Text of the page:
Film is pitiful when it comes to representing the work of black women. People from this multifaceted minority group directed less than 1% of the top 1,300 movies from 2007 to 2019 according to a study by USC Annenberg, compared to the 82.5% of directing roles in this selection filled by white men. In the UK, research published by LSE in July 2020 found that the British Film Institute (BFI)’s new Diversity Standards failed to comprehensively account for the intersection between gender and race; this means when it comes to monitoring the numbers of black women behind the scenes in this sector, it can be difficult to pin down accurate data.
Shrouded in a pervasive structural invisibility, visual storytelling by black women is often not adequately valued. As a person who loves watching movies and is both black and a woman, this devaluation is deeply disheartening. As a result, it makes me gravitate to films where the presence of a black woman behind the screen is something I don’t have to squint to find. Here are some of the black female directed movies I’ve enjoyed most this inter-semester break.
- Atlantics (2019) dir. Mati Diop. Streaming on Netflix UK
This film bears a hypnotic quality that’s mesmerising to watch. It follows Ada (Mama Sane) a young girl who is betrothed to one man but is in love with another, Souleimane (Ibrahima Traoré), a construction worker lured by the promise of migration to a better life across the sea. This film has some of the most beautiful lighting of black skin I have seen this year. As the mysterious elements of the plot develop, the film transfixes you in the gaze of its central Senegalese youth, the pictures moving with the rhythmic ebb and flow of the Atlantic Ocean.
- The Forty Year Old Version (2020) dir. Radha Blank. Streaming on Netflix UK
The directorial debut by Radha Blank, the film follows Radha, a playwright who was once on the brink of New York City greatness, but now desperately seeks revival by embarking on a new project. Exploring white bourgeois gatekeeping of creativity and the boundaries that writers must set for themselves, the film has a quiet confidence that pulls the audience into its message of resilience. It’s triumphant and full of satirical humour. As director, writer and star, you can see how much the film means to Blank in every moment the camera is on her, particularly by the ending.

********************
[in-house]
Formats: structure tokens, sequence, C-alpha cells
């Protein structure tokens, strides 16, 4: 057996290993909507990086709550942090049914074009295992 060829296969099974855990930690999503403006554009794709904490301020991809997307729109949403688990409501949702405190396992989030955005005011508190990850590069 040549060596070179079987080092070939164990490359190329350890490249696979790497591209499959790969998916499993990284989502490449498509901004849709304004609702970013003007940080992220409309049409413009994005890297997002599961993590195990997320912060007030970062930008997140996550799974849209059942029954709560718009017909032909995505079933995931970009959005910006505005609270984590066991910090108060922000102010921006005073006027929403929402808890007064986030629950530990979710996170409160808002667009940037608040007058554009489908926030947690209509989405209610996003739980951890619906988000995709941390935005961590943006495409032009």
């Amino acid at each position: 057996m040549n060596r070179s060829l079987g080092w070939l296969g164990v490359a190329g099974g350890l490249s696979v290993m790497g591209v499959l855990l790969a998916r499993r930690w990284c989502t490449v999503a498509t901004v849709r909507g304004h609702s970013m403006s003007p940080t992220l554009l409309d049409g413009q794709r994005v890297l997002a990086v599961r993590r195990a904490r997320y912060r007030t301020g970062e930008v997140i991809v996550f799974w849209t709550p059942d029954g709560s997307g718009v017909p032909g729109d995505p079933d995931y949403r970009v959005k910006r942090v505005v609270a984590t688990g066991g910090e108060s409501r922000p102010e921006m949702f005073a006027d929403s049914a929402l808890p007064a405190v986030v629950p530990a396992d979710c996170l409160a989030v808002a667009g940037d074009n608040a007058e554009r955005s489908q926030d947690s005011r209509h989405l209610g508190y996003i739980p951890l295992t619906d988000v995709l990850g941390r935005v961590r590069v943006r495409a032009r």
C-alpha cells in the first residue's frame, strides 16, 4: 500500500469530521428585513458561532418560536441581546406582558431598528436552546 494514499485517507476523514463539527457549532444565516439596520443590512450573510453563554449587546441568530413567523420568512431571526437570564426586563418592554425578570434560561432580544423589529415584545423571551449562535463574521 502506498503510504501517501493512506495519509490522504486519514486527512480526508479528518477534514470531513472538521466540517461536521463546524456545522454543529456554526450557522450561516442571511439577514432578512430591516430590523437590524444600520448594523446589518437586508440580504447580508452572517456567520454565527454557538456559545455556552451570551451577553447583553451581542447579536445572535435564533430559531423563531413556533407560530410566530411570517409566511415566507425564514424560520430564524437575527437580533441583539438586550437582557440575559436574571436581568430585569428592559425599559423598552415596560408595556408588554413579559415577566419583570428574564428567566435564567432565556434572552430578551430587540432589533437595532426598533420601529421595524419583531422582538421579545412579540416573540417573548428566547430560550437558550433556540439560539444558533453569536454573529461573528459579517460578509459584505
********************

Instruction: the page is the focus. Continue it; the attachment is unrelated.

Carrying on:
- The Watermelon Woman (1996) dir. Cheryl Dunye. Streaming on Amazon Prime UK
Set in 1990s Philadelphia, this feature film is the debut by Cheryl Dunye, who plays Cheryl, a young black lesbian filmmaker desperate to know more about black women in early cinema. In an eclectic blend of documentary and fictional narrative, the elusive figure of the ‘Watermelon Woman’ (who was created from archive material by Dunye for the film), serves as a metaphor for the invisibility of black lesbians on screen and in Hollywood archives. It’s quick, well written and confidently crafted.
- Dọlápọ̀ is Fine (2020) dir. Ethosheia Hylton. Streaming on Netflix UK.
My final offering is a 15-minute short film by London based director Ethosheia Hylton. I include this film as encouragement to also engage with black female storytelling close to home; pieces that are not necessarily feature-length studio fare, but also independent work that simply takes elements of black British female experience and expands on these visually. Dọlápọ̀, a young girl of Yoruba heritage attending a predominantly white school, aspires to enter the corporate world of work, but first must confront how she presents her hair and herself to others.
I thoroughly enjoyed watching these films and more during the holiday, thinking about the plethora of black female stories waiting to be told. Despite statistical invisibility and the systemic barriers to entry for black female directors, the work produced by these women certainly deserves recognition.